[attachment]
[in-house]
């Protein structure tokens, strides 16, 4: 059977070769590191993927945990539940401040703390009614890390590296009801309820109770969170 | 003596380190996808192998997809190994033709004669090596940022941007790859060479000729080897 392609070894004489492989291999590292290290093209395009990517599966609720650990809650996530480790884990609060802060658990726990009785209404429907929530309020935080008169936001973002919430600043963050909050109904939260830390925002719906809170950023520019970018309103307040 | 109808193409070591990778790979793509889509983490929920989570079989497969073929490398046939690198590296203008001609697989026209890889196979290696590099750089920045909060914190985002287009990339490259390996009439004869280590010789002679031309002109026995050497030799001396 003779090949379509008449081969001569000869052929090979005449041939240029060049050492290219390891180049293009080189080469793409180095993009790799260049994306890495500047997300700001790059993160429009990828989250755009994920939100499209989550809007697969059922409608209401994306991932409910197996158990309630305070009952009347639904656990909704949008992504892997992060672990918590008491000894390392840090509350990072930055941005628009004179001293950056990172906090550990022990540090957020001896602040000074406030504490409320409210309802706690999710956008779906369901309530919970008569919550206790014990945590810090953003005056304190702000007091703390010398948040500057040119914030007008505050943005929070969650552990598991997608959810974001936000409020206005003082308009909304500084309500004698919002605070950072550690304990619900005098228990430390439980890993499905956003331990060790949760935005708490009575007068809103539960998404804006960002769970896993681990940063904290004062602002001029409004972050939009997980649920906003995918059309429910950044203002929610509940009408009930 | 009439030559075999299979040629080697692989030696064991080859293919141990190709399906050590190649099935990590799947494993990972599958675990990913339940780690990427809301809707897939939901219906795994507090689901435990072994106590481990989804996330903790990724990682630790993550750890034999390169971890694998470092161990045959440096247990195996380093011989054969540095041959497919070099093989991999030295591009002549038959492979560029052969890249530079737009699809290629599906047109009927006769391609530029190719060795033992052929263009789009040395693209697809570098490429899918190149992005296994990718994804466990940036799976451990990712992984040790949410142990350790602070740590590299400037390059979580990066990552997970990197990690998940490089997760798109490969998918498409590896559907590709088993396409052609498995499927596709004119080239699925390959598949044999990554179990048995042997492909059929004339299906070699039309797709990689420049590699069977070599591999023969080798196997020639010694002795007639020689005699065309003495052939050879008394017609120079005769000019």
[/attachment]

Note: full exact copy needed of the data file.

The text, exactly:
[in-house]
């Protein structure tokens, strides 16, 4: 059977070769590191993927945990539940401040703390009614890390590296009801309820109770969170 | 003596380190996808192998997809190994033709004669090596940022941007790859060479000729080897 392609070894004489492989291999590292290290093209395009990517599966609720650990809650996530480790884990609060802060658990726990009785209404429907929530309020935080008169936001973002919430600043963050909050109904939260830390925002719906809170950023520019970018309103307040 | 109808193409070591990778790979793509889509983490929920989570079989497969073929490398046939690198590296203008001609697989026209890889196979290696590099750089920045909060914190985002287009990339490259390996009439004869280590010789002679031309002109026995050497030799001396 003779090949379509008449081969001569000869052929090979005449041939240029060049050492290219390891180049293009080189080469793409180095993009790799260049994306890495500047997300700001790059993160429009990828989250755009994920939100499209989550809007697969059922409608209401994306991932409910197996158990309630305070009952009347639904656990909704949008992504892997992060672990918590008491000894390392840090509350990072930055941005628009004179001293950056990172906090550990022990540090957020001896602040000074406030504490409320409210309802706690999710956008779906369901309530919970008569919550206790014990945590810090953003005056304190702000007091703390010398948040500057040119914030007008505050943005929070969650552990598991997608959810974001936000409020206005003082308009909304500084309500004698919002605070950072550690304990619900005098228990430390439980890993499905956003331990060790949760935005708490009575007068809103539960998404804006960002769970896993681990940063904290004062602002001029409004972050939009997980649920906003995918059309429910950044203002929610509940009408009930 | 009439030559075999299979040629080697692989030696064991080859293919141990190709399906050590190649099935990590799947494993990972599958675990990913339940780690990427809301809707897939939901219906795994507090689901435990072994106590481990989804996330903790990724990682630790993550750890034999390169971890694998470092161990045959440096247990195996380093011989054969540095041959497919070099093989991999030295591009002549038959492979560029052969890249530079737009699809290629599906047109009927006769391609530029190719060795033992052929263009789009040395693209697809570098490429899918190149992005296994990718994804466990940036799976451990990712992984040790949410142990350790602070740590590299400037390059979580990066990552997970990197990690998940490089997760798109490969998918498409590896559907590709088993396409052609498995499927596709004119080239699925390959598949044999990554179990048995042997492909059929004339299906070699039309797709990689420049590699069977070599591999023969080798196997020639010694002795007639020689005699065309003495052939050879008394017609120079005769000019």